You have to remember that if you’re giving to people you have to keep something for yourself; and I went through a phase of giving my all to people and was left “bankrupt”—my self-care went out the window. Now it’s about balance – whether it’s a meal, or my social life, or my way of thinking, if things go too much in one direction everything else slides and next thing you know, you’re drowning.

I love to spread the message of recovery, and why I’m in recovery, because I have no shame or stigma attached to it anymore. I am who I am, and the more open and honest I am about how I got clean and stay clean and how incredible my life is now is really important. For many years, not only homosexual people but addicts and alcoholics had to hide because society frowned upon them. So it’s important for someone that has a platform, like myself, to use that platform to the best of my ability. I don’t think I’m an activist, I’m just a person with morals. And that’s the difference—I lead by example.

I need to help other people get clean because that’s how I stay clean. If you’ve got a problem, talk about that fucking problem. Take power out of that problem. If you don’t open your mouth, you don’t get fed. It’s really important to open your mouth and verbalize it.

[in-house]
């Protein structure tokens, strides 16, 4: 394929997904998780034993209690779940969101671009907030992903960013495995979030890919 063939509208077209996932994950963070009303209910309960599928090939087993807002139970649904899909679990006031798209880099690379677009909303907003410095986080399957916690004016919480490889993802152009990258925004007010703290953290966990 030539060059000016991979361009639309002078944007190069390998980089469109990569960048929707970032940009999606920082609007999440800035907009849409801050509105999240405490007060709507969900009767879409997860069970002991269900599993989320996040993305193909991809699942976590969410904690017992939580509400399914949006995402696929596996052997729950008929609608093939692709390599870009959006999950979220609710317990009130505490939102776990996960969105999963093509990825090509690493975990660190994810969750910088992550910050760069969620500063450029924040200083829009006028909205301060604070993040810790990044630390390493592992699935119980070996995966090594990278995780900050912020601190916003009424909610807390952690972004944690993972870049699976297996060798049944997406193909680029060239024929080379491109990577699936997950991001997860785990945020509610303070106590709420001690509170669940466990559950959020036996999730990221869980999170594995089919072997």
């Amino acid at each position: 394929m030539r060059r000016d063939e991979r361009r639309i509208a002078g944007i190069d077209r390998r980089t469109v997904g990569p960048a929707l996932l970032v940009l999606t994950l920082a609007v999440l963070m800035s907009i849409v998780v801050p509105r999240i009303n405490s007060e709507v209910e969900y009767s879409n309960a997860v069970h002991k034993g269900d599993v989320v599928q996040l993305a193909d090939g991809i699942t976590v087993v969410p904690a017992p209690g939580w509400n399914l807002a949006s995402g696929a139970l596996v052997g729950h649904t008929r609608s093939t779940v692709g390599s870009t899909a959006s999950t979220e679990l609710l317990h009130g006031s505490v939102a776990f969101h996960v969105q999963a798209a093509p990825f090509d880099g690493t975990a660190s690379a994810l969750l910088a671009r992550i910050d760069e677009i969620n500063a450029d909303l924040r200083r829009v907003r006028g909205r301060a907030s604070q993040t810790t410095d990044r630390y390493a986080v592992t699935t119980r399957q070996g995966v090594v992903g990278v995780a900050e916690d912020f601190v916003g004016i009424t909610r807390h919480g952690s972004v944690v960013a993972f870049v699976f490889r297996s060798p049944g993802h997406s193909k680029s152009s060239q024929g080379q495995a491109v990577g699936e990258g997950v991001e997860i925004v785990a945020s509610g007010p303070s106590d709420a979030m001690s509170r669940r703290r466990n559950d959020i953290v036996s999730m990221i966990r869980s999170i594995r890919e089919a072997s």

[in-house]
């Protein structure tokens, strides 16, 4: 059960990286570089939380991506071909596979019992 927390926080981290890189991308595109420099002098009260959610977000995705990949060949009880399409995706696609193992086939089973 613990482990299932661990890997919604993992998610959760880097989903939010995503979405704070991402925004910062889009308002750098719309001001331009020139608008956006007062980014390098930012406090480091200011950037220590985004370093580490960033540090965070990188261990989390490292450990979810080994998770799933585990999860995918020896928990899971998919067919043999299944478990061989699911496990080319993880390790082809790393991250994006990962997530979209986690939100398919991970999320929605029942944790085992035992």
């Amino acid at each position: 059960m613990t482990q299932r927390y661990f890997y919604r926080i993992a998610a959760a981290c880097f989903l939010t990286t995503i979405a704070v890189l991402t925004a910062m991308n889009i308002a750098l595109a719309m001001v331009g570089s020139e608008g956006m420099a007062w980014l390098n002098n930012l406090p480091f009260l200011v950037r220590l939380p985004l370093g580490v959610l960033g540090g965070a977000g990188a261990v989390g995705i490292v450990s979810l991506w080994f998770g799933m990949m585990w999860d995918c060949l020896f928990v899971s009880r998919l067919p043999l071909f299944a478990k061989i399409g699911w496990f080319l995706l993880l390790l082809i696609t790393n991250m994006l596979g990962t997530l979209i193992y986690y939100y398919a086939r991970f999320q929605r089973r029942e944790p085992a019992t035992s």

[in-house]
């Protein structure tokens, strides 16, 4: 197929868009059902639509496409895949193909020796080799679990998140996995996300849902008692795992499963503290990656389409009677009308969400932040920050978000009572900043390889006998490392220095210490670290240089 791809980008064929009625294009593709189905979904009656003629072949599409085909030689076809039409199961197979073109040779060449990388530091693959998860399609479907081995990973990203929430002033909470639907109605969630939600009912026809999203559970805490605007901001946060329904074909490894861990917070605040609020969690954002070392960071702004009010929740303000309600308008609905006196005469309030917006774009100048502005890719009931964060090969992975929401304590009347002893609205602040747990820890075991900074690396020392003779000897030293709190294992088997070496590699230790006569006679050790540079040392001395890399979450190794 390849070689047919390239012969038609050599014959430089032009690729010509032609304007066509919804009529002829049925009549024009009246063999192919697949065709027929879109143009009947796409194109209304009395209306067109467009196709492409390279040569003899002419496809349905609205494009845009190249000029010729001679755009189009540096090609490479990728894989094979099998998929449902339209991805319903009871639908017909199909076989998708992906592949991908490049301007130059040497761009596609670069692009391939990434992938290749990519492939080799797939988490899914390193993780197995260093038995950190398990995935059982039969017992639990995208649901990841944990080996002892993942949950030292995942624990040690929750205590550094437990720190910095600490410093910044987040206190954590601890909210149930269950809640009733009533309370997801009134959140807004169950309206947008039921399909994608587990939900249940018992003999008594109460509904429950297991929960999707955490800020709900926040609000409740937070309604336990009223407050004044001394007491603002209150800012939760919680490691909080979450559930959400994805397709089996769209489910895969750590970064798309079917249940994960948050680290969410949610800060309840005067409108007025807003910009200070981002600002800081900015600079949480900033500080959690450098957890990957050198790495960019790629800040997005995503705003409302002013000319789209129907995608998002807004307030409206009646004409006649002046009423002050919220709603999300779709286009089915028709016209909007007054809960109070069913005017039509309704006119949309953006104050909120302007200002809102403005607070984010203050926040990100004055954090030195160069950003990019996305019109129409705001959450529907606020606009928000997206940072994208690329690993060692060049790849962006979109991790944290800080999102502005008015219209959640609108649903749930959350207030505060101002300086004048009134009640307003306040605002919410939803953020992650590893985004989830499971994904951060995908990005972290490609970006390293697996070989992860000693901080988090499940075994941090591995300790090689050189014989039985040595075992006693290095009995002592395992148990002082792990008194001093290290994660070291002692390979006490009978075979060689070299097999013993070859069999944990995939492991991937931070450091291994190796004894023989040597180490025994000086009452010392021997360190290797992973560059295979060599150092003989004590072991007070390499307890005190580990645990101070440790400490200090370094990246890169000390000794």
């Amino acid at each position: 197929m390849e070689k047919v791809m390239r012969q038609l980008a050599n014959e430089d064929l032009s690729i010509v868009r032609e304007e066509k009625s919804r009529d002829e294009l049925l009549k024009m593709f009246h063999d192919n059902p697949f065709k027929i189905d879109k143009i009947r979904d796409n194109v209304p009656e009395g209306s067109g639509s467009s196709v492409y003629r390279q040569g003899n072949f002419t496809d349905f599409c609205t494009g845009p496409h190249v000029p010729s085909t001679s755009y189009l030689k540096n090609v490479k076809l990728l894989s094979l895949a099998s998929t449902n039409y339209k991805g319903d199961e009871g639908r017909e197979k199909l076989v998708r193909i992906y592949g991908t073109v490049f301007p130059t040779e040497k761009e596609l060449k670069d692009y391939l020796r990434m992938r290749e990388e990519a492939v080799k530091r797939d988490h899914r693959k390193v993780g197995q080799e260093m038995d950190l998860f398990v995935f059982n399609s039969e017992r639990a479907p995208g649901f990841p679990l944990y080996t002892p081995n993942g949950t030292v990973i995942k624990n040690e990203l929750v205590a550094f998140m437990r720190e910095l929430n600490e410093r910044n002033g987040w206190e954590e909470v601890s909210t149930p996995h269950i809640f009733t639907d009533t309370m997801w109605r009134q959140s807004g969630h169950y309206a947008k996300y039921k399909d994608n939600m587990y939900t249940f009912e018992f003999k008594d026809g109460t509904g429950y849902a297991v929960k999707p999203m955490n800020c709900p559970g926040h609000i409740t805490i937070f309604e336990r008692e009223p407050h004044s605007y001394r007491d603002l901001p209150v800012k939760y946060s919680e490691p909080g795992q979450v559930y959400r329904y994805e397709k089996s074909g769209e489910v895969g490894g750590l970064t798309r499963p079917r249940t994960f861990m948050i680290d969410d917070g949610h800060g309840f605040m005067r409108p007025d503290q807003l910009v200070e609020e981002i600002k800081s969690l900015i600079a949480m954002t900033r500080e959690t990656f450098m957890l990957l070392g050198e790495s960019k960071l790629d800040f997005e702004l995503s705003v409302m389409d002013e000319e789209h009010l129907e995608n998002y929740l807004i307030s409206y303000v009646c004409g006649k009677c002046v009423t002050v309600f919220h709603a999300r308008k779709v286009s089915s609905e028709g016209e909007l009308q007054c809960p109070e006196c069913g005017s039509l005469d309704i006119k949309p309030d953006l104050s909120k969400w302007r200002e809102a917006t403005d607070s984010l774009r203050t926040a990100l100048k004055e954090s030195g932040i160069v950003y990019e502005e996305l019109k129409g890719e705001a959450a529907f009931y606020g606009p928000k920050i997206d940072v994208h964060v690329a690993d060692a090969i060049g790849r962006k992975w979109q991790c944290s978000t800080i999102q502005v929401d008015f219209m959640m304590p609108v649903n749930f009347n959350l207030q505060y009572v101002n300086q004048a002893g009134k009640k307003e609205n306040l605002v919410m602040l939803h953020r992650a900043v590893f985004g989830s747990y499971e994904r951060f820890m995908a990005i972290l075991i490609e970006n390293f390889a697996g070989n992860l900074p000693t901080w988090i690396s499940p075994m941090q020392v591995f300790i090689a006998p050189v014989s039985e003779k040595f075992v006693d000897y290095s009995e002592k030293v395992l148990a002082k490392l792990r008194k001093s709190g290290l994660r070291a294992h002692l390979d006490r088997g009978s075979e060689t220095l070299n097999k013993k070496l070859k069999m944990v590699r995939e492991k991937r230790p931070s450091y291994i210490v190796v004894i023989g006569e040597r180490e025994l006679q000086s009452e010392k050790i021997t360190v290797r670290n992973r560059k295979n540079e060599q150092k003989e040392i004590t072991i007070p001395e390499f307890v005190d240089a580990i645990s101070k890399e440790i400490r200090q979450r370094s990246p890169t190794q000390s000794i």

Kate Moss and Fat Tony

Fat Tony with Kate Moss

I’m curious if music has a different effect for you now that you’re clean?

I no longer listen to music, I feel it. For me, music’s the best drug you’ll ever experience. It has the ability to make me feel good about myself, but also to take me to a place where I want to feel sad and be in touch with my feelings.

Music’s such a gift, and for a long while I just used it as a tool to get what I wanted. But now I’m connected to it in a different way, and it gives me so much more. I’m forever thankful that I’m allowed to do the job that I do.

What are you excited about in terms of the music industry right now?

There are so many young producers and young kids out there making music because it’s easy for them to make it now. That excites me more than anything. They’re not doing it to make money because they’re not going to—they’re doing it because they love it.

It must make you think back to when you were doing bitch tracks and songs that were very DIY in their energy.

I’m back in the studio now and doing that at the moment, actually. I did a track with Jack Mizrahi, who worked on Pose, and it’s very reminiscent of those bitch tracks. It’s called “You Can’t Come for Me.” It’s a whole new level of excitement for me.

And it’s a different creative outlet for you, too.

A hundred per cent. And that’s come from being in a better place—before I would’ve been afraid about what people would say or think. But now I don’t give a fuck as long as I believe in what I’m doing. That’s all that matters.

—Q&A by Odessa Paloma Parker (@odessapaloma)